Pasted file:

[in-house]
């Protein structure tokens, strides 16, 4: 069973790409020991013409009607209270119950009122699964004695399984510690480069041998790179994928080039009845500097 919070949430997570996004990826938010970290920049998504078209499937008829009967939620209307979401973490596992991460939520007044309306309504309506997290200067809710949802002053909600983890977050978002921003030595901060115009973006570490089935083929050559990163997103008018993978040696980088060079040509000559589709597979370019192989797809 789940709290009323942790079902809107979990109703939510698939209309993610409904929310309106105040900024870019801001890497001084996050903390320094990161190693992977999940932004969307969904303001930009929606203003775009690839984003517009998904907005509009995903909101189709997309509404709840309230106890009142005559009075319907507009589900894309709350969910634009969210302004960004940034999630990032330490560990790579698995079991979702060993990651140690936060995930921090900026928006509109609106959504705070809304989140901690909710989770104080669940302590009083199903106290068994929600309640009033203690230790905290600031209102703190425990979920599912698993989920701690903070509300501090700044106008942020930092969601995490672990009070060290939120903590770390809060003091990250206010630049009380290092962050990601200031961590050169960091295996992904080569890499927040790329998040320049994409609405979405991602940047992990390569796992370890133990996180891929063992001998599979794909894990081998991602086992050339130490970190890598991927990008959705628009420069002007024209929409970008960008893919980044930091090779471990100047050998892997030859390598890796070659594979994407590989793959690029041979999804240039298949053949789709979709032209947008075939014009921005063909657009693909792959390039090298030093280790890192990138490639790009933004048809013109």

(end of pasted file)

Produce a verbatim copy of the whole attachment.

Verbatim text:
[in-house]
């Protein structure tokens, strides 16, 4: 069973790409020991013409009607209270119950009122699964004695399984510690480069041998790179994928080039009845500097 919070949430997570996004990826938010970290920049998504078209499937008829009967939620209307979401973490596992991460939520007044309306309504309506997290200067809710949802002053909600983890977050978002921003030595901060115009973006570490089935083929050559990163997103008018993978040696980088060079040509000559589709597979370019192989797809 789940709290009323942790079902809107979990109703939510698939209309993610409904929310309106105040900024870019801001890497001084996050903390320094990161190693992977999940932004969307969904303001930009929606203003775009690839984003517009998904907005509009995903909101189709997309509404709840309230106890009142005559009075319907507009589900894309709350969910634009969210302004960004940034999630990032330490560990790579698995079991979702060993990651140690936060995930921090900026928006509109609106959504705070809304989140901690909710989770104080669940302590009083199903106290068994929600309640009033203690230790905290600031209102703190425990979920599912698993989920701690903070509300501090700044106008942020930092969601995490672990009070060290939120903590770390809060003091990250206010630049009380290092962050990601200031961590050169960091295996992904080569890499927040790329998040320049994409609405979405991602940047992990390569796992370890133990996180891929063992001998599979794909894990081998991602086992050339130490970190890598991927990008959705628009420069002007024209929409970008960008893919980044930091090779471990100047050998892997030859390598890796070659594979994407590989793959690029041979999804240039298949053949789709979709032209947008075939014009921005063909657009693909792959390039090298030093280790890192990138490639790009933004048809013109």